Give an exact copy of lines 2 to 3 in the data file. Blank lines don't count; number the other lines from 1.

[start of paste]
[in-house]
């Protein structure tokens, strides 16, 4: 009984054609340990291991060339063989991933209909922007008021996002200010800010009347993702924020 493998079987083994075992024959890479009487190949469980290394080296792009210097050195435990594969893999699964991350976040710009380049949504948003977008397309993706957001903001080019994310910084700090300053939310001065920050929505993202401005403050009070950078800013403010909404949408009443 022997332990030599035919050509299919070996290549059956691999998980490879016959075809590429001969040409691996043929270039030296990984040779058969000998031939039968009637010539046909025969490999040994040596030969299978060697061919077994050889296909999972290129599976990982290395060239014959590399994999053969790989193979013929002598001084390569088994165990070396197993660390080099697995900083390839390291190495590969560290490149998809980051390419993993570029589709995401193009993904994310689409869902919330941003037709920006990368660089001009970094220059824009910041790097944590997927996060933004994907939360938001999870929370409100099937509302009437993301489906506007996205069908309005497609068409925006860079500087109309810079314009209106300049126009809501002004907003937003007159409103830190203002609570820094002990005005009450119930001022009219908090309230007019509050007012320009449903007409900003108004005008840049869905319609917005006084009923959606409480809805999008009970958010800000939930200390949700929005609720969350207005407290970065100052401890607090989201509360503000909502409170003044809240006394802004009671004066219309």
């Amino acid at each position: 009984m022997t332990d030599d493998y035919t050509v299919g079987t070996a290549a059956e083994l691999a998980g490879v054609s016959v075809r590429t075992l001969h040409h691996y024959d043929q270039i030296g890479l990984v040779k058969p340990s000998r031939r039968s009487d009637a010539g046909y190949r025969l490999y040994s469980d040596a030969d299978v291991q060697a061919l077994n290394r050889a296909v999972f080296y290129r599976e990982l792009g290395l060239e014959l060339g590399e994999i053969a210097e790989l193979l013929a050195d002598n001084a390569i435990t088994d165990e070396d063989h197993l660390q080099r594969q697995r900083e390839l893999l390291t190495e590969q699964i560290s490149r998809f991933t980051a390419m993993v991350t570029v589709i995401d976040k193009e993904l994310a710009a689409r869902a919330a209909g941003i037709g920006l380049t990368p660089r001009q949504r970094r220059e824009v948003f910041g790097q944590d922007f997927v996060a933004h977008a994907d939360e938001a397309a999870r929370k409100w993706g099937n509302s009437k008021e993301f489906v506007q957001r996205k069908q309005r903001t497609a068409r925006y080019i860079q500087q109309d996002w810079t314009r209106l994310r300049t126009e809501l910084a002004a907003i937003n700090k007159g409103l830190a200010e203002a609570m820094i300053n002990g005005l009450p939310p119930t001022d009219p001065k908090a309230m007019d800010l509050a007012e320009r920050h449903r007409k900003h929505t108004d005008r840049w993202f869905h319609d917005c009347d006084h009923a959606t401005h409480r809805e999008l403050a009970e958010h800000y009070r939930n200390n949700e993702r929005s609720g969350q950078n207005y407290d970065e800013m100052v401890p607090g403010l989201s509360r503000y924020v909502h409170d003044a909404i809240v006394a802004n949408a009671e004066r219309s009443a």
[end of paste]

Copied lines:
């Protein structure tokens, strides 16, 4: 009984054609340990291991060339063989991933209909922007008021996002200010800010009347993702924020 493998079987083994075992024959890479009487190949469980290394080296792009210097050195435990594969893999699964991350976040710009380049949504948003977008397309993706957001903001080019994310910084700090300053939310001065920050929505993202401005403050009070950078800013403010909404949408009443 022997332990030599035919050509299919070996290549059956691999998980490879016959075809590429001969040409691996043929270039030296990984040779058969000998031939039968009637010539046909025969490999040994040596030969299978060697061919077994050889296909999972290129599976990982290395060239014959590399994999053969790989193979013929002598001084390569088994165990070396197993660390080099697995900083390839390291190495590969560290490149998809980051390419993993570029589709995401193009993904994310689409869902919330941003037709920006990368660089001009970094220059824009910041790097944590997927996060933004994907939360938001999870929370409100099937509302009437993301489906506007996205069908309005497609068409925006860079500087109309810079314009209106300049126009809501002004907003937003007159409103830190203002609570820094002990005005009450119930001022009219908090309230007019509050007012320009449903007409900003108004005008840049869905319609917005006084009923959606409480809805999008009970958010800000939930200390949700929005609720969350207005407290970065100052401890607090989201509360503000909502409170003044809240006394802004009671004066219309």
């Amino acid at each position: 009984m022997t332990d030599d493998y035919t050509v299919g079987t070996a290549a059956e083994l691999a998980g490879v054609s016959v075809r590429t075992l001969h040409h691996y024959d043929q270039i030296g890479l990984v040779k058969p340990s000998r031939r039968s009487d009637a010539g046909y190949r025969l490999y040994s469980d040596a030969d299978v291991q060697a061919l077994n290394r050889a296909v999972f080296y290129r599976e990982l792009g290395l060239e014959l060339g590399e994999i053969a210097e790989l193979l013929a050195d002598n001084a390569i435990t088994d165990e070396d063989h197993l660390q080099r594969q697995r900083e390839l893999l390291t190495e590969q699964i560290s490149r998809f991933t980051a390419m993993v991350t570029v589709i995401d976040k193009e993904l994310a710009a689409r869902a919330a209909g941003i037709g920006l380049t990368p660089r001009q949504r970094r220059e824009v948003f910041g790097q944590d922007f997927v996060a933004h977008a994907d939360e938001a397309a999870r929370k409100w993706g099937n509302s009437k008021e993301f489906v506007q957001r996205k069908q309005r903001t497609a068409r925006y080019i860079q500087q109309d996002w810079t314009r209106l994310r300049t126009e809501l910084a002004a907003i937003n700090k007159g409103l830190a200010e203002a609570m820094i300053n002990g005005l009450p939310p119930t001022d009219p001065k908090a309230m007019d800010l509050a007012e320009r920050h449903r007409k900003h929505t108004d005008r840049w993202f869905h319609d917005c009347d006084h009923a959606t401005h409480r809805e999008l403050a009970e958010h800000y009070r939930n200390n949700e993702r929005s609720g969350q950078n207005y407290d970065e800013m100052v401890p607090g403010l989201s509360r503000y924020v909502h409170d003044a909404i809240v006394a802004n949408a009671e004066r219309s009443a």